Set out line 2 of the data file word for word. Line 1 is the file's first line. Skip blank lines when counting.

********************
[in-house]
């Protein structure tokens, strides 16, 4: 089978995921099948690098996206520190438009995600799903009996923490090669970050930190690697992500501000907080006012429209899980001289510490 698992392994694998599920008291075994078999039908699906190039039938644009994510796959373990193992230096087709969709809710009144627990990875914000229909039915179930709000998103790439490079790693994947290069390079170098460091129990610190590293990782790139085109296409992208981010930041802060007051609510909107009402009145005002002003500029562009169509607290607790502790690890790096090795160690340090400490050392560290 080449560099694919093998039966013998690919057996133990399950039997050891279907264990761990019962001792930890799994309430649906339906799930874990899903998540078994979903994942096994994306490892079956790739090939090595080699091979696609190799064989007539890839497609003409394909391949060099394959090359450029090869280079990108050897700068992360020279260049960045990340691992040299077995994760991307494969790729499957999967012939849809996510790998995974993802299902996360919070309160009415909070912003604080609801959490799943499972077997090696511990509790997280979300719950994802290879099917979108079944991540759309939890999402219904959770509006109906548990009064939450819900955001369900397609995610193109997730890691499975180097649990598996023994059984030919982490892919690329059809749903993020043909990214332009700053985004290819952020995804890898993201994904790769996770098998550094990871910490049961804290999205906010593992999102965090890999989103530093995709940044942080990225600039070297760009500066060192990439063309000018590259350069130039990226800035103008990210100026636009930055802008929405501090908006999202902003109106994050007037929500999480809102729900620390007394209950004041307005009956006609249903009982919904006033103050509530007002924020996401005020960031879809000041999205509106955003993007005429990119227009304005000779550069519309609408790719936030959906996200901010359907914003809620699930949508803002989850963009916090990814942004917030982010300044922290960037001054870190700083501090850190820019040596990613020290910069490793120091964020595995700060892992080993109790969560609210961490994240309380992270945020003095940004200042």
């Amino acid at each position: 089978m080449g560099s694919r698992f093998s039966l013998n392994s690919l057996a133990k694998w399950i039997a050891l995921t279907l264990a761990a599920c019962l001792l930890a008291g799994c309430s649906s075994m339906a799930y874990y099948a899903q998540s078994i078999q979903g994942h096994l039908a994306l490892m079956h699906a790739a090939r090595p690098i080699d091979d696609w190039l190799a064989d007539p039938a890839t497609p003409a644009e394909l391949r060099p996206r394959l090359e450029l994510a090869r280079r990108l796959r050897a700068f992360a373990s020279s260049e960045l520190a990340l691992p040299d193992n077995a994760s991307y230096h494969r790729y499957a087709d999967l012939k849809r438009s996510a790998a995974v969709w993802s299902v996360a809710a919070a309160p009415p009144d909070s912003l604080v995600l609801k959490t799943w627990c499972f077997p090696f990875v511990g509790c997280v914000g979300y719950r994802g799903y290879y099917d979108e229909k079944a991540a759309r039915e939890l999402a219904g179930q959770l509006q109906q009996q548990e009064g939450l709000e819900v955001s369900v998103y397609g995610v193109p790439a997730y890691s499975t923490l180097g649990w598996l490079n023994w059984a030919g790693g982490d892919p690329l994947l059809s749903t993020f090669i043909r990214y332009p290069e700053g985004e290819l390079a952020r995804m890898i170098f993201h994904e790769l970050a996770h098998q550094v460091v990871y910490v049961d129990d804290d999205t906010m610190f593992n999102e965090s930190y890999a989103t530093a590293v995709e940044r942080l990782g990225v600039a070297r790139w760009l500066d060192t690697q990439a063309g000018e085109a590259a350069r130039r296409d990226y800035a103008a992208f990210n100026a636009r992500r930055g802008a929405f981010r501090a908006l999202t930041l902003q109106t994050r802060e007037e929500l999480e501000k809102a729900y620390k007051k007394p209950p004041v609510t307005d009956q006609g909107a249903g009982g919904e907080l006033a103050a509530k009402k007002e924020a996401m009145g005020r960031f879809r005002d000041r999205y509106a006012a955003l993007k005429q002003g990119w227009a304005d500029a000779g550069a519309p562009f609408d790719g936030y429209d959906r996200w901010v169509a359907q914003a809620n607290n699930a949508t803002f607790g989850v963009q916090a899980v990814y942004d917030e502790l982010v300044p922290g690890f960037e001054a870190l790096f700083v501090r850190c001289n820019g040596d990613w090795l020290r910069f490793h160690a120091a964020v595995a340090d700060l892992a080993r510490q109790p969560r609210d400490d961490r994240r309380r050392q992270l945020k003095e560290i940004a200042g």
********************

């Protein structure tokens, strides 16, 4: 089978995921099948690098996206520190438009995600799903009996923490090669970050930190690697992500501000907080006012429209899980001289510490 698992392994694998599920008291075994078999039908699906190039039938644009994510796959373990193992230096087709969709809710009144627990990875914000229909039915179930709000998103790439490079790693994947290069390079170098460091129990610190590293990782790139085109296409992208981010930041802060007051609510909107009402009145005002002003500029562009169509607290607790502790690890790096090795160690340090400490050392560290 080449560099694919093998039966013998690919057996133990399950039997050891279907264990761990019962001792930890799994309430649906339906799930874990899903998540078994979903994942096994994306490892079956790739090939090595080699091979696609190799064989007539890839497609003409394909391949060099394959090359450029090869280079990108050897700068992360020279260049960045990340691992040299077995994760991307494969790729499957999967012939849809996510790998995974993802299902996360919070309160009415909070912003604080609801959490799943499972077997090696511990509790997280979300719950994802290879099917979108079944991540759309939890999402219904959770509006109906548990009064939450819900955001369900397609995610193109997730890691499975180097649990598996023994059984030919982490892919690329059809749903993020043909990214332009700053985004290819952020995804890898993201994904790769996770098998550094990871910490049961804290999205906010593992999102965090890999989103530093995709940044942080990225600039070297760009500066060192990439063309000018590259350069130039990226800035103008990210100026636009930055802008929405501090908006999202902003109106994050007037929500999480809102729900620390007394209950004041307005009956006609249903009982919904006033103050509530007002924020996401005020960031879809000041999205509106955003993007005429990119227009304005000779550069519309609408790719936030959906996200901010359907914003809620699930949508803002989850963009916090990814942004917030982010300044922290960037001054870190700083501090850190820019040596990613020290910069490793120091964020595995700060892992080993109790969560609210961490994240309380992270945020003095940004200042």